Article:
At some point, the job ended abruptly. It was right around the time the city suffered some sort of terrorist attack. Details were scant at that point. It was in the mid-to-late 2040s. There was terrible unrest in the city. Authorities were having trouble controlling the situation before. Afterward there was no hope.

The lake’s water level was dropping drastically in the heat. There weren’t any storms to replenish it. All adjoining lakes were clamped shut at the locks. No one was sharing. The city was dying of thirst.

* * *

Property values plummeted as city dwellers went to live with their country cousins, who still drew their water from wells. It was a short-lived strategy as the water tables dropped and wells could no longer reach the moisture. Eventually town water supplies were sacked by droves of people who were desperate to keep their families alive.

Jim, for his part, decided to stay in the city and leverage his ingenuity to keep himself alive. By his estimate, the city was safer after everyone left. Other people, he thought, will kill you faster than the thirst. Thirst, after all, isn’t armed, thirsty people are.

Back in the bar these world events were racing through Jim’s mind as he quickly tried to decipher what Angel thought was so special about today. Jim was barely aware of the date or day of the week. Calendars were made of paper, which had gone extinct since there was no one to produce it. Paper required water to produce, and only a madman would make use of water in such a way.

He leaned over the bar and asked, “What’s so special about today, Angel?”

“It’s my birthday.” Angel replied.

“Oh,” said Jim, “well then that one’s on the house.”
Jim still didn’t know the date. He would have liked to surprise Angel in the next year with something special. Angel was a good friend, as good a friend as one could have in the world of everyone-for-themselves.

“You’ve been coming here for what, three years?” asked Jim.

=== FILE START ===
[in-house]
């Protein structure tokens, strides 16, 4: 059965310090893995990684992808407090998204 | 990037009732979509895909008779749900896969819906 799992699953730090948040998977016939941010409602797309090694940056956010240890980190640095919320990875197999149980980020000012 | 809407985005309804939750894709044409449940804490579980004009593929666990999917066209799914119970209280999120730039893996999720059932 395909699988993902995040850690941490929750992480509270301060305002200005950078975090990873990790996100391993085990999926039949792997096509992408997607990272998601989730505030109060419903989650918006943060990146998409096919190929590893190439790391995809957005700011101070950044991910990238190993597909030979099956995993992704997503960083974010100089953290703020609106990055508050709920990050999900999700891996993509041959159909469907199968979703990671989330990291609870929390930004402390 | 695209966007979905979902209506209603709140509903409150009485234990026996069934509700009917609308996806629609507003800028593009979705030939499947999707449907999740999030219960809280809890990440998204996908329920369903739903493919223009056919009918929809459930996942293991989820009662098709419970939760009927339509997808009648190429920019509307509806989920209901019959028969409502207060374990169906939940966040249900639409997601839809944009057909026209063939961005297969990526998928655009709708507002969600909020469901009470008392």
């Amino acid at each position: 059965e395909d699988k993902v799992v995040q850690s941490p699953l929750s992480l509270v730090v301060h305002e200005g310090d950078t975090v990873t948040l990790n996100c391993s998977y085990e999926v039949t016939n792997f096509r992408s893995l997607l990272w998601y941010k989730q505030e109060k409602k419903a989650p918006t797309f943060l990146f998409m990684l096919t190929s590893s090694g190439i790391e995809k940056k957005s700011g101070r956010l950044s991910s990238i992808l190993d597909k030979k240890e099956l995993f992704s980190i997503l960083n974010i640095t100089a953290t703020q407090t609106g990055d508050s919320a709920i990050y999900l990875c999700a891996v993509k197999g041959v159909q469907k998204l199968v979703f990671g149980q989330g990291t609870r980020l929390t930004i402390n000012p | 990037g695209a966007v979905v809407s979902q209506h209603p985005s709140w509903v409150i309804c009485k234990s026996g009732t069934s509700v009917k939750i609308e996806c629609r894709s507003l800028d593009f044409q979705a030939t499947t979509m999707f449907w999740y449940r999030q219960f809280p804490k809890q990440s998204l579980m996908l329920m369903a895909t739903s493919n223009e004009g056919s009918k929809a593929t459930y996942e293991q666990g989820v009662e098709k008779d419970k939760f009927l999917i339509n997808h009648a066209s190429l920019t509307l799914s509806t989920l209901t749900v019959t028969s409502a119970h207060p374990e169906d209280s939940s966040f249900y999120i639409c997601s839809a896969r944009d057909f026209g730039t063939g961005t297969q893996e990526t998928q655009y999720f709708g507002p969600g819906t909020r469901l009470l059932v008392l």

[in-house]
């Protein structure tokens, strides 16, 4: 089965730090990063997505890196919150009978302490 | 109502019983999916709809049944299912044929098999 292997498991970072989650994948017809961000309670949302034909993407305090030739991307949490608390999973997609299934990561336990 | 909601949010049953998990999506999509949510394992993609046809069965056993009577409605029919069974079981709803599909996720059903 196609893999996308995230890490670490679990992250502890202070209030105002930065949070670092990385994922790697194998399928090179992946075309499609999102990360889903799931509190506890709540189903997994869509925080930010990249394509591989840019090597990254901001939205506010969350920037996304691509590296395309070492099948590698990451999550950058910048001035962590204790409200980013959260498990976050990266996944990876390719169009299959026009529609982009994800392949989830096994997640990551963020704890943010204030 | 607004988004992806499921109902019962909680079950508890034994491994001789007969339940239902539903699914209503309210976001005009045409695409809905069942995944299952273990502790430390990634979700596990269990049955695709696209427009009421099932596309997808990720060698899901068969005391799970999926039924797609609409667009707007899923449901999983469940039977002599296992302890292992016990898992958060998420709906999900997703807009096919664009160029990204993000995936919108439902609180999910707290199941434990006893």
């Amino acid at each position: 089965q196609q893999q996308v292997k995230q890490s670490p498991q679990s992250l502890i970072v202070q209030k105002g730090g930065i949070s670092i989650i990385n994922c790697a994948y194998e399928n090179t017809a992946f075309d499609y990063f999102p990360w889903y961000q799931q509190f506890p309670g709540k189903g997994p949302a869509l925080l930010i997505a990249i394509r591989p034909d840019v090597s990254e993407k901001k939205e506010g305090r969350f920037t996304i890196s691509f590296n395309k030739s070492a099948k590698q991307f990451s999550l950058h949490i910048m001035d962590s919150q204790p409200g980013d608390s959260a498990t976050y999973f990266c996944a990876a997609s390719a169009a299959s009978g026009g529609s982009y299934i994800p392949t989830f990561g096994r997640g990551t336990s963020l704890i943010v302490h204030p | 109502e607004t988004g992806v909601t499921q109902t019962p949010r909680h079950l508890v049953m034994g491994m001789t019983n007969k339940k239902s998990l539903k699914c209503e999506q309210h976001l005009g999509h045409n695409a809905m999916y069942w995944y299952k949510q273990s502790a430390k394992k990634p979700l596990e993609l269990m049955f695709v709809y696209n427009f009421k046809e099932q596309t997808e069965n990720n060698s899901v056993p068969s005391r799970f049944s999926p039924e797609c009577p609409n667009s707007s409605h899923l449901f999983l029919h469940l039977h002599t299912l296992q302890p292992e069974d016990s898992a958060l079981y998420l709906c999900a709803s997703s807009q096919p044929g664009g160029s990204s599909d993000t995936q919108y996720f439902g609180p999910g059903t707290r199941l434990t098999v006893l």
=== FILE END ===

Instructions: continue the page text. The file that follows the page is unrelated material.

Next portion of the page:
“Two and a half.” replied Angel.

Angel was a trader. He traveled from outpost to outpost trading bits of things people needed. There was no currency, so people kept tabs for the traders and anyone else who was a traveling barterer. A good trader could have several weeks worth of provisions on their tab at three or four outposts.

Traded goods were generally small, something a man could carry. Rechargeable batteries were the most commonly traded item, then light bulbs, then clothing. Traders always had a list of hard-to-find items that had been requested. They had to have good memories since writing things down proved costly. Paper was expensive.

“Well, Angel,” Jim said, “since it’s your birthday, I want to show you something.”

* * *

Jim swung around from behind the bar, quite nimbly for a man of his age. He went to the wall that stood opposite the bar and opened a panel. Inside were circuit breakers. He flipped two small ones, and then one big one.

The two doors in the bar snapped as a locking mechanism engaged.

“Don’t worry, ladies. You’ll be safe in here til we get back.” Jim said to the other two patrons.

On an adjoining wall a sickly bell dinged from behind a curtain. Jim closed the circuit panel and drew the curtains open to reveal an elevator. The doors slowly slid open, grinding sand along the tracks.

Angel had been spinning around in his chair following this old man perform his parlor tricks. He hadn’t seen a working elevator in all of his adult life. He grabbed his bag and followed Jim inside. He wasn’t sure whether or not to trust the mechanics of the old machine. His jump test didn’t reassure him as the elevator’s computer attempted to adjust for additional weight when he landed.

Jim let out a little cackle at Angel’s antics, “Don’t worry, you’re probably the lightest thing this beast has hauled all week.”

The button panel had three ground level options: L, B1 and B2. Then they ranged from 29 to 42. The elevator only serviced the upper floors of the building.

Ascent - Light BulbOnly one of the lights in the big metal box was working. Jim had disabled the rest in order to save light bulbs.

“Up or down, Angel?” Jim asked.

“I guess up.”

Jim pressed 35 on the button panel. The doors ground slowly to a close.

A garbled voice came over a speaker in the elevator announcing, “Express to Blurgaglurgle…”

Angel rightly assumed it meant 29 or 35 or some such floor, but the “glurgle” chipped at his confidence in the device just a little bit more.

The Dragon

As soon as the elevator doors closed, Cindy got up from her seat and checked both of the exits to make sure they were locked. As a woman in a world after law and order, she knew to be cautious. She checked the doors a second time just to be sure.

She and her daughter, Hope, arrived the day before. Jim had requested that they come and offered his accommodations in exchange for medical treatment. His spryness was the result of painkillers and vitamins.

Cindy was a doctor. Whether or not the world had gone to shit, she intended on being a doctor until the day she died. Before the collapse she was a surgeon. Now, though, major surgery was nearly always fatal. No one had penicillin anymore. Everyone who got cut open, if they didn’t die from the procedure, they were almost certain to die from the subsequent infection.